Avar Clans Gradually Take Over Governmental Posts in Dagestan

Publication: North Caucasus Weekly Volume: 16 Issue: 20

Dagestan’s clans have experienced significant shifts after the republic’s political leadership changed in 2013, when Moscow dispatched Ramazan Abdulatipov to rule the territory. The politics in the republic have remained quite fluid despite the removal of many political heavyweights. “Dagestan is one of the few regions of Russia where political competition has survived,” wrote Dagestani analyst Musa Musaev. “Instead of political parties, however, the powerful informal ethnic and political groups compete with each other. Such groups share no ideological views or professional interests, just family ties, common origin and sub-regional identity.” These clans are often politically organized within certain parties. Several clans often share the same party affiliation. For example, all powerful clans have to have their “share” of representation in the ruling United Russia party, in order to compete for government resources (Riaderbent.ru, October 8).

With the rise of Ramazan Abdulatipov, an ethnic Avar, to power in Dagestan, ethnic Dargins became marginalized in the republic. Avars are the single largest ethnic group in the republic, comprising about a third of the population. The Dargins are the second largest ethnic group, with approximately 17 percent of the republic’s population. One of Dagestan’s most powerful and longest-lasting politicians, Said Amirov, who was mayor of Makhachkala and an ethnic Dargin, was arrested, flown out of the republic and sentenced to a lengthy prison term. The Dargins have dominated political life in the republic for most of the years since the demise of the Soviet Union in 1991.

The main beneficiaries of this “Dargin rule,” however, were not the Dargins as such, but very specific groups of Dargins from Levashi district in the mountains of Dagestan. Dargins who originated from the Levashi district villages of Mekegi, Jangamakhi, Tsudakhar and Kupa formed a tight elite group that ruled the republic for years. Now, clans from the Avar-populated Charoda, Tlyarata, and Khunzakh districts have the upper hand in Dagestan and are steadily taking over lucrative government positions. The takeover is happening despite the system of ethnic quotas in the republic, under which certain government positions are informally reserved for specific ethnic groups. In a recent example of this takeover, an Avar from Charoda district, Bilal Jabkharov, was appointed Dagestan’s finance minister, a position reserved for ethnic Dargins. Three Avar clans and two Dargin clans are currently competing for the position of Makhachkala mayor, which has control over substantial resources (Riaderbent.ru, October 8).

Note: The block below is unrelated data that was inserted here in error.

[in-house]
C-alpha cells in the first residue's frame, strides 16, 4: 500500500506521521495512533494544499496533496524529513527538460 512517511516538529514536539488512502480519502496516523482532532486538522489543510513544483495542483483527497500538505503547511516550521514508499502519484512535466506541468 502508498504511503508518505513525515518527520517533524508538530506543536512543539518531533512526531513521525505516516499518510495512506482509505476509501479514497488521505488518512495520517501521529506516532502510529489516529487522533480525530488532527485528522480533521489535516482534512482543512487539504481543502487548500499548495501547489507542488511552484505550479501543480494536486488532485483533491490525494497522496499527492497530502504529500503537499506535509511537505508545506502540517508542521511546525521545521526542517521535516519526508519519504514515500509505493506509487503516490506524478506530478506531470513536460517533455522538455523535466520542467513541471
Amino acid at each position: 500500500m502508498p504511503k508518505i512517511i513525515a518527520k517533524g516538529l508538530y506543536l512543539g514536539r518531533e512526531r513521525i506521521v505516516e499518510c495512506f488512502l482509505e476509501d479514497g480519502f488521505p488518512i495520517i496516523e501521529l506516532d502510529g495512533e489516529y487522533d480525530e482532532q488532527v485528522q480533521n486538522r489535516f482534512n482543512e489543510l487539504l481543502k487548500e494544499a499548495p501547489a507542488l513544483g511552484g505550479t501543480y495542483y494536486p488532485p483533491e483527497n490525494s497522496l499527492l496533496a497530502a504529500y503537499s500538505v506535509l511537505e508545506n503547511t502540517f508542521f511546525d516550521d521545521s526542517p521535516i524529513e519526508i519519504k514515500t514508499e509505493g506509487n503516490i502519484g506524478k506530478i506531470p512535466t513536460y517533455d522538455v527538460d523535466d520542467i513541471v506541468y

Changes are also taking place within the Avar elites. Two Avar districts, Gunib and Khunzakh, accounted for most of the members of Dagestan’s elite for decades after the Russian Empire’s conquest of the region in the 19th century. Gunib was at the center of the Dagestani resistance to the Russian conquest and the tsar’s government willingly co-opted local nobility in order to control the area. Khunzakh, the cradle of the Avar literary language, was an alternative Avar center. The most famous Dagestani poet, Rasul Gamzatov, came from Khunzakh. The Russian government supported Khunzakh to balance out the influence of Gunib, which was considered somewhat more rebellious. Interestingly, Khunzakh and Gunib enjoyed the status of Dagestan’s most favored districts throughout the Soviet era until the 1980s, when the Dargin clans started to take over. Only with Ramzan Abdulatipov’s arrival did the situation start to change, with the other Avar districts starting to catch up with the old Avar elites (Onkavkaz.com, October 6).

The shifts in Dagestan’s political elites have come with shifts in the financial sector. The best known Moscow-based Avar billionaire, Ziyaudin Magomedov, has predictably increased his presence in the republic. Magomedov hails from Khunzakh district and belongs to the republic’s old Avar elites. Magomedov’s investment group, Summa, started to receive large government contracts for infrastructure projects in Dagestan. Analysts discerned political ambitions in Magomedov’s activities after he engaged in flashy public actions, such as a meeting with Dagestan’s creative youth last September. On September 25, his 47th birthday, Magomedov erected a tent and spoke about innovations in Dagestan that would increase the republic’s competitiveness. Ramazan Abdulatipov appears to have given Magomedov’s action his blessing, as he was present at the meeting (Riaderbent.ru, October 8).

By contrast, the Moscow-based ethnically Lezgin billionaire Suleiman Kerimov, who is much wealthier than Magomedov, has relatively little presence in Dagestan. Kerimov’s son, 20-year-old Said, has made an ambitious offer to become the sole owner of Polyus Gold, Russia’s largest gold mining company, which is also one of the largest in the world. The current capitalization of the company is estimated at $8.7 billion (Onkavkaz.com, October 9).

The shifts within the Avar clans have not destabilized the republic. However, the non-Avar elites appear to be sidelined, and signs have emerged that Lezgins in southern Dagestan are increasingly unhappy with what they regard as essentially Avar rule of Dagestan, while the Dargins are also starting to gather forces to challenge the republic’s new status quo.